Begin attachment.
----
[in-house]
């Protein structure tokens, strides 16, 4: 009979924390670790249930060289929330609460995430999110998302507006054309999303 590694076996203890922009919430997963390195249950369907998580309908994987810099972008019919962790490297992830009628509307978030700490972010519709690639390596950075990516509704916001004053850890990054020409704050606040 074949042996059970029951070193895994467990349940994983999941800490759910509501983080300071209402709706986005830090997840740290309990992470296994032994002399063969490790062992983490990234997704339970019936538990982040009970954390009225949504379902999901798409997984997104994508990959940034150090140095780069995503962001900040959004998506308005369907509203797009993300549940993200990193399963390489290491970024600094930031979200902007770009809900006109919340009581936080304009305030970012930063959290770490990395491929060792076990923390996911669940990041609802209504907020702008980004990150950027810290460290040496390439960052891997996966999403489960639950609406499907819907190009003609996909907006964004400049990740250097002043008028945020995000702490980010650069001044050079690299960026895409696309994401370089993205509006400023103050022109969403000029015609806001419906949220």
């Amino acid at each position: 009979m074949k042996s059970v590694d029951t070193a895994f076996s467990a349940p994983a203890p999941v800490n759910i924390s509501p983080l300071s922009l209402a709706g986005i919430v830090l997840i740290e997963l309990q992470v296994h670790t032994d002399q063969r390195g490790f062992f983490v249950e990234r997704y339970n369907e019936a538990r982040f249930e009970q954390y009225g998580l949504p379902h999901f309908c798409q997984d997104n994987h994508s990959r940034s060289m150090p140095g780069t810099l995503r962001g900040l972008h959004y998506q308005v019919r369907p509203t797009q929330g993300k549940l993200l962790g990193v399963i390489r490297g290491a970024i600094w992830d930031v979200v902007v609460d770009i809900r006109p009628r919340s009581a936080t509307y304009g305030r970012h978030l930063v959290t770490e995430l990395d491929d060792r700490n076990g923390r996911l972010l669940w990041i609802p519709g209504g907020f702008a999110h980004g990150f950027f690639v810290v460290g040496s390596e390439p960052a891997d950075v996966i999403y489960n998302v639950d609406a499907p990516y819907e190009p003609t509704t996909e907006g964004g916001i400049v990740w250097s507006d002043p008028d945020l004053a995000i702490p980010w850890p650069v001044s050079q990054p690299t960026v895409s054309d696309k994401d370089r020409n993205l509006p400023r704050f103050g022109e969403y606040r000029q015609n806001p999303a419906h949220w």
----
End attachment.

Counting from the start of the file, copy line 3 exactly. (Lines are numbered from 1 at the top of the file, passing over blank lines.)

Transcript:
């Amino acid at each position: 009979m074949k042996s059970v590694d029951t070193a895994f076996s467990a349940p994983a203890p999941v800490n759910i924390s509501p983080l300071s922009l209402a709706g986005i919430v830090l997840i740290e997963l309990q992470v296994h670790t032994d002399q063969r390195g490790f062992f983490v249950e990234r997704y339970n369907e019936a538990r982040f249930e009970q954390y009225g998580l949504p379902h999901f309908c798409q997984d997104n994987h994508s990959r940034s060289m150090p140095g780069t810099l995503r962001g900040l972008h959004y998506q308005v019919r369907p509203t797009q929330g993300k549940l993200l962790g990193v399963i390489r490297g290491a970024i600094w992830d930031v979200v902007v609460d770009i809900r006109p009628r919340s009581a936080t509307y304009g305030r970012h978030l930063v959290t770490e995430l990395d491929d060792r700490n076990g923390r996911l972010l669940w990041i609802p519709g209504g907020f702008a999110h980004g990150f950027f690639v810290v460290g040496s390596e390439p960052a891997d950075v996966i999403y489960n998302v639950d609406a499907p990516y819907e190009p003609t509704t996909e907006g964004g916001i400049v990740w250097s507006d002043p008028d945020l004053a995000i702490p980010w850890p650069v001044s050079q990054p690299t960026v895409s054309d696309k994401d370089r020409n993205l509006p400023r704050f103050g022109e969403y606040r000029q015609n806001p999303a419906h949220w």